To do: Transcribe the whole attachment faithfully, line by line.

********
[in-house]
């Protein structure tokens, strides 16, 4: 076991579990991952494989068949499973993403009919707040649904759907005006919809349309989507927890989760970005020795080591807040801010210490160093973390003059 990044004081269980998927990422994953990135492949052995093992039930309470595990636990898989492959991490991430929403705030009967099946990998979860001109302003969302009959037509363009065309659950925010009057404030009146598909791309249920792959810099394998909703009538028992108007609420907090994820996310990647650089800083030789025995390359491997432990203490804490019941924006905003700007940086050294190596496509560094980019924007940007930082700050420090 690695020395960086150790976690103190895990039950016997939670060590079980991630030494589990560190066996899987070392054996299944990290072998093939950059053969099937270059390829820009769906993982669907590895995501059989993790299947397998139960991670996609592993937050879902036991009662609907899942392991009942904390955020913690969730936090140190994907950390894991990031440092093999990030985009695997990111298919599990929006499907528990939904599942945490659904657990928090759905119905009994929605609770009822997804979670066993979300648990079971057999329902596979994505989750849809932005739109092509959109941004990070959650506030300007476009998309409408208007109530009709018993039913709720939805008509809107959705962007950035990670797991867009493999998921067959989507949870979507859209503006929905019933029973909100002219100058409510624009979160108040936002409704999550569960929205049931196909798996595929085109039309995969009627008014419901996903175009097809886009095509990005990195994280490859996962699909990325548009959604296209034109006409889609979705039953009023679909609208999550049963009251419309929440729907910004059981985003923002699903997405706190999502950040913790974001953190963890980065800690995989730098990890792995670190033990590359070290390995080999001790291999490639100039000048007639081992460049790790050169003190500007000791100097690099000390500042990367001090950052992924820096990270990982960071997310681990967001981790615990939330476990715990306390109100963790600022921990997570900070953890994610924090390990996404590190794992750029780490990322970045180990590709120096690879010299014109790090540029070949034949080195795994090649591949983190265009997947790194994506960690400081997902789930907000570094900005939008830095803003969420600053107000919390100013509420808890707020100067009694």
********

[in-house]
């Protein structure tokens, strides 16, 4: 076991579990991952494989068949499973993403009919707040649904759907005006919809349309989507927890989760970005020795080591807040801010210490160093973390003059 990044004081269980998927990422994953990135492949052995093992039930309470595990636990898989492959991490991430929403705030009967099946990998979860001109302003969302009959037509363009065309659950925010009057404030009146598909791309249920792959810099394998909703009538028992108007609420907090994820996310990647650089800083030789025995390359491997432990203490804490019941924006905003700007940086050294190596496509560094980019924007940007930082700050420090 690695020395960086150790976690103190895990039950016997939670060590079980991630030494589990560190066996899987070392054996299944990290072998093939950059053969099937270059390829820009769906993982669907590895995501059989993790299947397998139960991670996609592993937050879902036991009662609907899942392991009942904390955020913690969730936090140190994907950390894991990031440092093999990030985009695997990111298919599990929006499907528990939904599942945490659904657990928090759905119905009994929605609770009822997804979670066993979300648990079971057999329902596979994505989750849809932005739109092509959109941004990070959650506030300007476009998309409408208007109530009709018993039913709720939805008509809107959705962007950035990670797991867009493999998921067959989507949870979507859209503006929905019933029973909100002219100058409510624009979160108040936002409704999550569960929205049931196909798996595929085109039309995969009627008014419901996903175009097809886009095509990005990195994280490859996962699909990325548009959604296209034109006409889609979705039953009023679909609208999550049963009251419309929440729907910004059981985003923002699903997405706190999502950040913790974001953190963890980065800690995989730098990890792995670190033990590359070290390995080999001790291999490639100039000048007639081992460049790790050169003190500007000791100097690099000390500042990367001090950052992924820096990270990982960071997310681990967001981790615990939330476990715990306390109100963790600022921990997570900070953890994610924090390990996404590190794992750029780490990322970045180990590709120096690879010299014109790090540029070949034949080195795994090649591949983190265009997947790194994506960690400081997902789930907000570094900005939008830095803003969420600053107000919390100013509420808890707020100067009694």